I saw a recent post in a Facebook group about using Comprehensible Input in a high school classroom, and students taking it seriously.
When I first started using Comprehensible Input (CI), I was working at a college prep high school. This was one of those no-nonsense charter schools and the policies and procedures were strict and straightforward (more on that later). My colleague and I introduced CI, which is more fluid way of learning language. It’s closer to how we learn our first languages rather than the structured grammar and vocab that we might have seen in our own language classes growing up.
First off, if you want to get started with CI, check out this post about mastering CI. Then come back here when you’re ready to make it high school friendly.
Making Comprehensible Input Manageable
I’ll be honest, something scary about teaching high school is that they judge you! Even middle schoolers will notice everything about your appearance and any small changes, including new shoes.
CI means that your students are watching you and listening carefully to acquire new structures. It can feel daunting to be in front of a group of teens, storytelling.
Make it easy on yourself by telling the stories in an authentic way and introducing concepts in a way that feels natural to you. If it feels right to put on voices or be “a little extra,” go for it. If not, just be you. It’s easier on everyone.
Whatever you do, DON’T try to “fake it ‘til you make it” with CI. You’ll be too exhausted to continue, and that’s just not sustainable. Just be yourself.
“But… What are we doing?”
When I first started with CI, I was working at a rigid charter school. My students were used to almost robotic structures. They would come into the classroom and follow the routine line by line. They took notes, they raised their hands, and they attempted to do excellent work.
CI threw them for a loop. I remember story asking with a Spanish to class after switching to our version of CI. One of my students in the front row kept raising her hand and asking “What are we doing? “I responded and told her that we were storytelling and working on our Spanish.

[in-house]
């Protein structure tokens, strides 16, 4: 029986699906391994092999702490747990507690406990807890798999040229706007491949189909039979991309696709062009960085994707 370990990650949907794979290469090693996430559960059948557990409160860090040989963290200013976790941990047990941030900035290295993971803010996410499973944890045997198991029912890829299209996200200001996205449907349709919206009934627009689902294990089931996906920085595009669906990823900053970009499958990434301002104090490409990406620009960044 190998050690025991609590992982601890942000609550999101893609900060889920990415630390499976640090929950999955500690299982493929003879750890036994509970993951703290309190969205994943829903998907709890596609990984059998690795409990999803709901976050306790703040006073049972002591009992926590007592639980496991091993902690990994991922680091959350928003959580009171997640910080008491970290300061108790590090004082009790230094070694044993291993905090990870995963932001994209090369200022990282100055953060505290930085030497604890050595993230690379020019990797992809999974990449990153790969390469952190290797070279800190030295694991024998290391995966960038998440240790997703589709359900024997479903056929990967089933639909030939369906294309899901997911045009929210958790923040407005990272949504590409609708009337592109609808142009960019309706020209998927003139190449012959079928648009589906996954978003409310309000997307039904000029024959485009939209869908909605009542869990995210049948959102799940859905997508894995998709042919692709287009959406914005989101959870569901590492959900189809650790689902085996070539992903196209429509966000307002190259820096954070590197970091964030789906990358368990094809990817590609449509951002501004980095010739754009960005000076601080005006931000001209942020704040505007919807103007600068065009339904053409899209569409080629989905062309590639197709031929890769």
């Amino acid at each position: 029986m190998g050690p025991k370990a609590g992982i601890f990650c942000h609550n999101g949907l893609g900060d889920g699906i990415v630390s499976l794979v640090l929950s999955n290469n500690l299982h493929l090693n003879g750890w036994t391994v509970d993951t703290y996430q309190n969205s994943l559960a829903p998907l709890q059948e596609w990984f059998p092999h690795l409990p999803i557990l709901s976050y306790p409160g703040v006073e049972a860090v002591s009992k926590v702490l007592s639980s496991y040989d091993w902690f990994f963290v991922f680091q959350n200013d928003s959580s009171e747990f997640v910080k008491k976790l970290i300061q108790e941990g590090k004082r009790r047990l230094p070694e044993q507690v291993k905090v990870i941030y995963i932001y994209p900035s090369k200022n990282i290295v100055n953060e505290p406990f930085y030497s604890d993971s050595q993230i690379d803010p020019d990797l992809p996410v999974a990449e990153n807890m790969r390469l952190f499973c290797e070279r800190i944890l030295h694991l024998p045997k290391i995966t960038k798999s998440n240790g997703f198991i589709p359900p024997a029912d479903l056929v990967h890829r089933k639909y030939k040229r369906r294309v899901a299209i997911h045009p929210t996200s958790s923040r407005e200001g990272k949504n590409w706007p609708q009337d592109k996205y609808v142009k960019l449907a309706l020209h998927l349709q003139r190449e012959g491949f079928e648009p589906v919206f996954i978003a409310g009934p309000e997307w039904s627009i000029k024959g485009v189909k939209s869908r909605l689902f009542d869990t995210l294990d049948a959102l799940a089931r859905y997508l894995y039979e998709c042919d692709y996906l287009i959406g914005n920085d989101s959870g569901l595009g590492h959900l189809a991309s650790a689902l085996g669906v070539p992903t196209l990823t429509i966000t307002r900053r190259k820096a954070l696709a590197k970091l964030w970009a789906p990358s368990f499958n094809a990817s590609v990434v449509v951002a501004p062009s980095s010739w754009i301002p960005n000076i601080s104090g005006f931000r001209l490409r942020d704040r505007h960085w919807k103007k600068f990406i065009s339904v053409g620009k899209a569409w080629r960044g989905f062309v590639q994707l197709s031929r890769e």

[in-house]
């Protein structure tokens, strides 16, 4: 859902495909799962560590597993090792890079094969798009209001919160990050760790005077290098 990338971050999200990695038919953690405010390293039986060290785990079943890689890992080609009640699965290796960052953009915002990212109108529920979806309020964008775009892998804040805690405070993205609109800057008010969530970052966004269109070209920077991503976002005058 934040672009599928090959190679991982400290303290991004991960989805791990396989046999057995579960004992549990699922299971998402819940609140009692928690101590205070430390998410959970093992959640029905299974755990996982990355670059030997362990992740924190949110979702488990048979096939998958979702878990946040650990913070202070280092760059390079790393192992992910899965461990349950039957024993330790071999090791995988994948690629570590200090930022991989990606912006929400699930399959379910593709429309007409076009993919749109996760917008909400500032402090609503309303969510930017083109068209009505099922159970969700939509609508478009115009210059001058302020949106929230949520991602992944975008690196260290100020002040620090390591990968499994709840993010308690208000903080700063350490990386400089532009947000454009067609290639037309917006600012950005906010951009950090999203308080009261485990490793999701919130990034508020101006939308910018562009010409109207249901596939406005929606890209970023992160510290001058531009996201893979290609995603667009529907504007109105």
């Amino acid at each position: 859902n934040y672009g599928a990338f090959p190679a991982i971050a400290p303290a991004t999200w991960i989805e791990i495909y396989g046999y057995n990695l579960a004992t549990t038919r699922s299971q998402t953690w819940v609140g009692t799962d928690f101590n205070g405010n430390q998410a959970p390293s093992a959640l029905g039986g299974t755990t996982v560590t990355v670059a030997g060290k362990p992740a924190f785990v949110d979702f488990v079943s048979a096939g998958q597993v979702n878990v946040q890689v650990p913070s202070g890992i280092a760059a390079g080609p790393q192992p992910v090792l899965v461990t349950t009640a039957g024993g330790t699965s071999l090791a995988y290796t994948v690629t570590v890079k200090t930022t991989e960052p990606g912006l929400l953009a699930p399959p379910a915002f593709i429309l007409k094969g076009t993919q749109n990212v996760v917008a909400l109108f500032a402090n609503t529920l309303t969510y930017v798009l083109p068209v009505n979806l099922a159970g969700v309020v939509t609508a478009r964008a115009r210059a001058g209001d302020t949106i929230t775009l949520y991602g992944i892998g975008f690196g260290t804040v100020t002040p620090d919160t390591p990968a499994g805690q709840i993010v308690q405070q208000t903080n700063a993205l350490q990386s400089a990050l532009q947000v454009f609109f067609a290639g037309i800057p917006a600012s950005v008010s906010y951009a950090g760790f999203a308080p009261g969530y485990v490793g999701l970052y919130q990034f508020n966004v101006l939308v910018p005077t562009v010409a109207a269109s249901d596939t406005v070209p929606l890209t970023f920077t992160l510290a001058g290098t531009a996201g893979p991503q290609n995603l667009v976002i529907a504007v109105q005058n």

A few minutes later she raised her hand again, and asked again “What are we doing?“ I told her again that we were working on her Spanish. She countered, saying “but we’re not taking notes. We’re not learning anything.“
Read on to see what I did!
Adjust Comprehensible Input to Work for You
What my students needed in that structured setting was more structure. I found that a good mix of storytelling, lead or followed by more structure was what helped my students succeed.
Instead of just telling stories and working for them to acquire language, they were accountable to take notes on new vocabulary. We reviewed new vocabulary later in class, and students who needed to take notes got their fix.
I also followed up my storytelling with written copies of the stories and comprehension questions. This was usually also accompanied by a retelling activity, whether that was summarizing, writing and drawing practice, or a story creation activity. The quiz at the end of a five day class cycle always included a story very similar to the stories we had worked with in class.
So, here’s the reality about Comprehensible Input. When I started teaching at that no-nonsense charter school, I had a Spanish four class. My Spanish class could barely write 50 words by the end of the year. I had taught structured curriculum, vocab, grammar structures with practice, etc.
The following year, my colleague and I introduced our own version of CI. It became a storytelling with structure curriculum.
We started with circling and story asking, introduced clip chat (called movie talk at the time), and added structured readings after our stories were done.
By the end of the first semester, my Spanish one students were writing 100-word stories and texts. At the end of the second semester, students were asking for two or three or more 100-count pages to write on their final exam.
Comprehensible Input works. My Spanish 1 students were outpacing my Spanish 4’s, and we helped them acquire so much language and growth.